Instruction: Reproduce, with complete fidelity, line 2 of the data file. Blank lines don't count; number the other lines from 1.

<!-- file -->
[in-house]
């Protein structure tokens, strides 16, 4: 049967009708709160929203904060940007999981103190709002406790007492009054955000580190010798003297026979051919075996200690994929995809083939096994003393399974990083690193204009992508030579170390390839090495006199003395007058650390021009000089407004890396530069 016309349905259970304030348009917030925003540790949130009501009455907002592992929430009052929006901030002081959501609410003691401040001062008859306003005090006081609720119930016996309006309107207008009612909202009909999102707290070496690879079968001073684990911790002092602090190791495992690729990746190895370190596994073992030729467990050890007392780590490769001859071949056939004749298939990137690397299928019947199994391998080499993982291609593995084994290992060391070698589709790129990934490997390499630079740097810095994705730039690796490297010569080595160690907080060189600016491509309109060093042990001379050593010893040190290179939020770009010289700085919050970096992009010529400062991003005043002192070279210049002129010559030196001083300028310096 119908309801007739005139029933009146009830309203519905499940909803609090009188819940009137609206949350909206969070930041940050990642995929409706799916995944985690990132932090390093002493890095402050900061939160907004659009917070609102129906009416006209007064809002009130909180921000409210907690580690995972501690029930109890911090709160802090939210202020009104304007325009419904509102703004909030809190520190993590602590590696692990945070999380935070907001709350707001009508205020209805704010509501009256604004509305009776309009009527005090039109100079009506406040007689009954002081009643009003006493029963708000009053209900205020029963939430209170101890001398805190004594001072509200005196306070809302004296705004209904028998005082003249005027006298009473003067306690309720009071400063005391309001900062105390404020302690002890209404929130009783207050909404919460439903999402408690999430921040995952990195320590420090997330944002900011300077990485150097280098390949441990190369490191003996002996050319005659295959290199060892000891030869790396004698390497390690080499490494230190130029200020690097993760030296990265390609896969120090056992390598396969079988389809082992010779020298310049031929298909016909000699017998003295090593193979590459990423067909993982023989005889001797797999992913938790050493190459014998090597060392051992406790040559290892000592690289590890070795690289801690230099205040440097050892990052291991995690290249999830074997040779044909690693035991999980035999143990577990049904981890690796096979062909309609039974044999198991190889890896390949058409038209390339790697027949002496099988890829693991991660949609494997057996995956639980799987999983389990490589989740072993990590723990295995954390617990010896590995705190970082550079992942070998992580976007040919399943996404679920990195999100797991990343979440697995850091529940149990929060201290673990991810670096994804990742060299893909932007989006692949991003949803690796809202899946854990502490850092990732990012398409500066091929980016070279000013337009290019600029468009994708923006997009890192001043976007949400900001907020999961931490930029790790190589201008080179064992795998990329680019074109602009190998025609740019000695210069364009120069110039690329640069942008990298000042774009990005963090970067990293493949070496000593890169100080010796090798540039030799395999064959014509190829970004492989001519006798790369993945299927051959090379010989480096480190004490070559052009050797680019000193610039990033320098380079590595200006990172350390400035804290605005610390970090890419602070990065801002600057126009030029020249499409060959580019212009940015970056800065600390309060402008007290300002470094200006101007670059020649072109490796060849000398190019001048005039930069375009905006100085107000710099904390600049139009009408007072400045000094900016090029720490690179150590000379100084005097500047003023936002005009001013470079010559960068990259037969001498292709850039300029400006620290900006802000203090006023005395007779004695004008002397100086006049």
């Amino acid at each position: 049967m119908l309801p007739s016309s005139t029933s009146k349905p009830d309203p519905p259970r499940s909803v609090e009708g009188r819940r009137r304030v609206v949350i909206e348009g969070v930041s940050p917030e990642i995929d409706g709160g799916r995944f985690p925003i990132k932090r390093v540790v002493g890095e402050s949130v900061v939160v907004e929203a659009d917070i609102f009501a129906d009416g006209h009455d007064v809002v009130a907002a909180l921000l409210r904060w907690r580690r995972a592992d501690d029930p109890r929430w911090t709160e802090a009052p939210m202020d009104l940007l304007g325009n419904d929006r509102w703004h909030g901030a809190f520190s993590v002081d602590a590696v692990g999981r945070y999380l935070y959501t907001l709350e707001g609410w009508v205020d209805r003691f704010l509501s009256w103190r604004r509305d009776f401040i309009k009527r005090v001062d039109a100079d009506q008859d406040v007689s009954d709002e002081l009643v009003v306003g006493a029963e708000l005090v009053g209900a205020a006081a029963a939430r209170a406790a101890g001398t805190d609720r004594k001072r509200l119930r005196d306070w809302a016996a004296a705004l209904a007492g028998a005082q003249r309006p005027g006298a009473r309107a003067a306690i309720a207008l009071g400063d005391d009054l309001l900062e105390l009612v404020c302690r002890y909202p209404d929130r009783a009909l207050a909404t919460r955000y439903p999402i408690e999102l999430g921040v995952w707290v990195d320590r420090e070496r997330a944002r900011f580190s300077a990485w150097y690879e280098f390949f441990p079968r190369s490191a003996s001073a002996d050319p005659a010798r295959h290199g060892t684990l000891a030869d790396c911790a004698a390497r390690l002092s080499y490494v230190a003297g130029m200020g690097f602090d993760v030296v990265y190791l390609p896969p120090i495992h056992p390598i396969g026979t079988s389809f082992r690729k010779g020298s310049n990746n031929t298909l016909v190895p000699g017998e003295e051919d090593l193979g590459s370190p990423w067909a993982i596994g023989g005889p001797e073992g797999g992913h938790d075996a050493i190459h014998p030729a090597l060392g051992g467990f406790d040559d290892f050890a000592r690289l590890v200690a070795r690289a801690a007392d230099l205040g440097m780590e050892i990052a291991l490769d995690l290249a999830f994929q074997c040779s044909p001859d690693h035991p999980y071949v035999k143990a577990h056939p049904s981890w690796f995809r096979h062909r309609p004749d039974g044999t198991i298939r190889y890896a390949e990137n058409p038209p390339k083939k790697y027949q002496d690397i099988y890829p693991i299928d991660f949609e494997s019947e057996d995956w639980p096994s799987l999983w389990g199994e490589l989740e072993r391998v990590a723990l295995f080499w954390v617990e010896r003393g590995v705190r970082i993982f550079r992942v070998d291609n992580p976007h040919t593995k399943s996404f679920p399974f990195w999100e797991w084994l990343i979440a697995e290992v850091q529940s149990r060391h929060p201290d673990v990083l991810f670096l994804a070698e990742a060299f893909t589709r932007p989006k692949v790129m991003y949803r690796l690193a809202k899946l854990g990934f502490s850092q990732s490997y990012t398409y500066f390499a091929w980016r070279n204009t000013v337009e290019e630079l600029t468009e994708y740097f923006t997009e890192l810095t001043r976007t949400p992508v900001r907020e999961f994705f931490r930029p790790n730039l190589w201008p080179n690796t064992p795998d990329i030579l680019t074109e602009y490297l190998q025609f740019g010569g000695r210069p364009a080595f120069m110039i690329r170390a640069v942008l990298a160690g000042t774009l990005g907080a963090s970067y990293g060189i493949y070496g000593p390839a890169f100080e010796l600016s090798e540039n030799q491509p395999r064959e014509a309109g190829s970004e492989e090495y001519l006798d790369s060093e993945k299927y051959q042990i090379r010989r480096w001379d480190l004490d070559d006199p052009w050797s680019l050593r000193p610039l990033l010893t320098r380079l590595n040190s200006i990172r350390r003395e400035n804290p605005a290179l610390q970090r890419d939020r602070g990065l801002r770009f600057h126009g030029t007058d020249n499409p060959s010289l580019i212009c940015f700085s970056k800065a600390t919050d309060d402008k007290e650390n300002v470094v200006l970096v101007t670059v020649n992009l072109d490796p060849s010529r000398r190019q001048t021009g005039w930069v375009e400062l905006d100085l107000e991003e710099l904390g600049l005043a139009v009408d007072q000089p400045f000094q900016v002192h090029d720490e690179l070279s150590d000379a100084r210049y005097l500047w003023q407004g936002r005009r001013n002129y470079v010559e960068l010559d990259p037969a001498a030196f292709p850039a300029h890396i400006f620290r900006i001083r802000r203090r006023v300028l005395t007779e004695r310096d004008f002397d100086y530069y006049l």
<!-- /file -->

């Protein structure tokens, strides 16, 4: 049967009708709160929203904060940007999981103190709002406790007492009054955000580190010798003297026979051919075996200690994929995809083939096994003393399974990083690193204009992508030579170390390839090495006199003395007058650390021009000089407004890396530069 016309349905259970304030348009917030925003540790949130009501009455907002592992929430009052929006901030002081959501609410003691401040001062008859306003005090006081609720119930016996309006309107207008009612909202009909999102707290070496690879079968001073684990911790002092602090190791495992690729990746190895370190596994073992030729467990050890007392780590490769001859071949056939004749298939990137690397299928019947199994391998080499993982291609593995084994290992060391070698589709790129990934490997390499630079740097810095994705730039690796490297010569080595160690907080060189600016491509309109060093042990001379050593010893040190290179939020770009010289700085919050970096992009010529400062991003005043002192070279210049002129010559030196001083300028310096 119908309801007739005139029933009146009830309203519905499940909803609090009188819940009137609206949350909206969070930041940050990642995929409706799916995944985690990132932090390093002493890095402050900061939160907004659009917070609102129906009416006209007064809002009130909180921000409210907690580690995972501690029930109890911090709160802090939210202020009104304007325009419904509102703004909030809190520190993590602590590696692990945070999380935070907001709350707001009508205020209805704010509501009256604004509305009776309009009527005090039109100079009506406040007689009954002081009643009003006493029963708000009053209900205020029963939430209170101890001398805190004594001072509200005196306070809302004296705004209904028998005082003249005027006298009473003067306690309720009071400063005391309001900062105390404020302690002890209404929130009783207050909404919460439903999402408690999430921040995952990195320590420090997330944002900011300077990485150097280098390949441990190369490191003996002996050319005659295959290199060892000891030869790396004698390497390690080499490494230190130029200020690097993760030296990265390609896969120090056992390598396969079988389809082992010779020298310049031929298909016909000699017998003295090593193979590459990423067909993982023989005889001797797999992913938790050493190459014998090597060392051992406790040559290892000592690289590890070795690289801690230099205040440097050892990052291991995690290249999830074997040779044909690693035991999980035999143990577990049904981890690796096979062909309609039974044999198991190889890896390949058409038209390339790697027949002496099988890829693991991660949609494997057996995956639980799987999983389990490589989740072993990590723990295995954390617990010896590995705190970082550079992942070998992580976007040919399943996404679920990195999100797991990343979440697995850091529940149990929060201290673990991810670096994804990742060299893909932007989006692949991003949803690796809202899946854990502490850092990732990012398409500066091929980016070279000013337009290019600029468009994708923006997009890192001043976007949400900001907020999961931490930029790790190589201008080179064992795998990329680019074109602009190998025609740019000695210069364009120069110039690329640069942008990298000042774009990005963090970067990293493949070496000593890169100080010796090798540039030799395999064959014509190829970004492989001519006798790369993945299927051959090379010989480096480190004490070559052009050797680019000193610039990033320098380079590595200006990172350390400035804290605005610390970090890419602070990065801002600057126009030029020249499409060959580019212009940015970056800065600390309060402008007290300002470094200006101007670059020649072109490796060849000398190019001048005039930069375009905006100085107000710099904390600049139009009408007072400045000094900016090029720490690179150590000379100084005097500047003023936002005009001013470079010559960068990259037969001498292709850039300029400006620290900006802000203090006023005395007779004695004008002397100086006049």